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Chapter and verse divisions did not appear in the original texts of Judeo-Christian bibles; such divisions form part of the paratext of the Bible. Since the early 13th century, most copies and editions of the Bible have presented all but the shortest of the scriptural books with divisions into chapters, generally a page or so in length. Since the mid-16th century, editors have further subdivided each chapter into verses – each consisting of a few short lines or of one or more sentences. In the King James Version (KJV) Esther 8:9 is the longest verse and John 11:35 is the shortest. Sometimes a sentence spans more than one verse, as in the case of Ephesians 2:8–9, and sometimes there is more than one sentence in a single verse, as in the case of Genesis 1:2.
The Jewish divisions of the Hebrew text differ at various points from those used by Christians. For instance, Jewish tradition regards the ascriptions to many Psalms as independent verses or as parts of the subsequent verses, whereas established Christian practice treats each Psalm ascription as independent and unnumbered, resulting in 116 more verses in Jewish versions than in the Christian texts. Some chapter divisions also occur in different places, e.g. Hebrew Bibles have 1 Chronicles 5:27–41 where Christian translations have 1 Chronicles 6:1–15.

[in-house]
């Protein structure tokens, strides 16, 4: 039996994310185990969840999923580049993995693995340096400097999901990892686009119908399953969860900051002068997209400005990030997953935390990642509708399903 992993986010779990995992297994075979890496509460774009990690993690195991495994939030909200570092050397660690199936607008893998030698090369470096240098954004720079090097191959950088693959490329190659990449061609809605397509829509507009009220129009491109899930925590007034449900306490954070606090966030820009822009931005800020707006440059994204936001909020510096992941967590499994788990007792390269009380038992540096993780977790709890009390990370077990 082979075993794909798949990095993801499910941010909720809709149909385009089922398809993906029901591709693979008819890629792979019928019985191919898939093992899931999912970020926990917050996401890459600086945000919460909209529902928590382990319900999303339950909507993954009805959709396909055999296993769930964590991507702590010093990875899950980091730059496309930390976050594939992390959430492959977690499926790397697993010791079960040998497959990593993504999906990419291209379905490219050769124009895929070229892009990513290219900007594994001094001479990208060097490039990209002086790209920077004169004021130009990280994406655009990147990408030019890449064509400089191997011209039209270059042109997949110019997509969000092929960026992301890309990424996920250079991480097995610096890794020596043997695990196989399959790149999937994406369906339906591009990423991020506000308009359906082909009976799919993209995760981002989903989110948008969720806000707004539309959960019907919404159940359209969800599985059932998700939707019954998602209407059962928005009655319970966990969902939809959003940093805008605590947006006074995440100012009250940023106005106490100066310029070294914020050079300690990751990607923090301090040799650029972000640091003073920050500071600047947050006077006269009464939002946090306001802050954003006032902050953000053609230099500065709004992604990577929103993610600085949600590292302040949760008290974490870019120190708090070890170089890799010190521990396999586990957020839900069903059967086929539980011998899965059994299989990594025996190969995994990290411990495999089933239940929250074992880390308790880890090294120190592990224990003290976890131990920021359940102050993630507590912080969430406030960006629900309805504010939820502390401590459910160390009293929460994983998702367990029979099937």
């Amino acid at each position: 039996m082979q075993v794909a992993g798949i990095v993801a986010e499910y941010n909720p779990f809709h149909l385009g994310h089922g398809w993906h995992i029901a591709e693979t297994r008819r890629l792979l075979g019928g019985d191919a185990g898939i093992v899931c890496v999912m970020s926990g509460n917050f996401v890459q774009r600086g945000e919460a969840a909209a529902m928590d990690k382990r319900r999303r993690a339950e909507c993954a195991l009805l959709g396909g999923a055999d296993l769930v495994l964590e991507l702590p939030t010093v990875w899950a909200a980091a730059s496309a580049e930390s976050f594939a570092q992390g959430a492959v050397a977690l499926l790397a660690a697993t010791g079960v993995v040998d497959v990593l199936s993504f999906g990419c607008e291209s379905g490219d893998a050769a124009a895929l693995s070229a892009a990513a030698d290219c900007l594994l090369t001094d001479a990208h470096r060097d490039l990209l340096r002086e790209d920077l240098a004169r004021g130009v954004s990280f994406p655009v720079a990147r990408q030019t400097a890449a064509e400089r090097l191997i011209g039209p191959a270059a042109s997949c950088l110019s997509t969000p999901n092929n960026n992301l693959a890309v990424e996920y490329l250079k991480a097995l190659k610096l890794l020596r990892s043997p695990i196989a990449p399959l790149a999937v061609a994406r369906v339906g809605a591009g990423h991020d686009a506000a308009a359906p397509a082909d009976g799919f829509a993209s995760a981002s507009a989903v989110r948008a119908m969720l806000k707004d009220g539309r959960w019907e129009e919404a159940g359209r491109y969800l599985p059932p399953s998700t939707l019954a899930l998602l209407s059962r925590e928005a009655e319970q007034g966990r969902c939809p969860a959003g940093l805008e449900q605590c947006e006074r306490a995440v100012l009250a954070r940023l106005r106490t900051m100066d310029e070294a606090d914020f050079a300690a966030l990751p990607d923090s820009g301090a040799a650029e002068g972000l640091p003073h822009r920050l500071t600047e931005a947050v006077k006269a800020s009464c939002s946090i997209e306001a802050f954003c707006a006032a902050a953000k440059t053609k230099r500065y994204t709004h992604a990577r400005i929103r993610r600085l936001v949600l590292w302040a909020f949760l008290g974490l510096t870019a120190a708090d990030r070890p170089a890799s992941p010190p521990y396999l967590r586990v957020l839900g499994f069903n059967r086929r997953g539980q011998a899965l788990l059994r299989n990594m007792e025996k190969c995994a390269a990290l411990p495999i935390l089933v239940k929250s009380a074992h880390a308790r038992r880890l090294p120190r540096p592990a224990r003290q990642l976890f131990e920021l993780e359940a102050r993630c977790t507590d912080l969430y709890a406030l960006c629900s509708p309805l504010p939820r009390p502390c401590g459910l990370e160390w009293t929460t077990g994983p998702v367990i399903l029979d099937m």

Early manuscripts of the biblical texts did not contain the chapter and verse divisions in the numbered form familiar to modern readers. In antiquity Hebrew texts were divided into paragraphs (parashot) that were identified by two letters of the Hebrew alphabet. Peh (פ) indicated an "open" paragraph that began on a new line, while Samekh (ס) indicated a "closed" paragraph that began on the same line after a small space. These two letters begin the Hebrew words open (patuach) and closed (satum), and are, themselves, open in shape (פ) and closed (ס). The earliest known copies of the Book of Isaiah from the Dead Sea Scrolls used parashot divisions, although they differ slightly from the Masoretic divisions.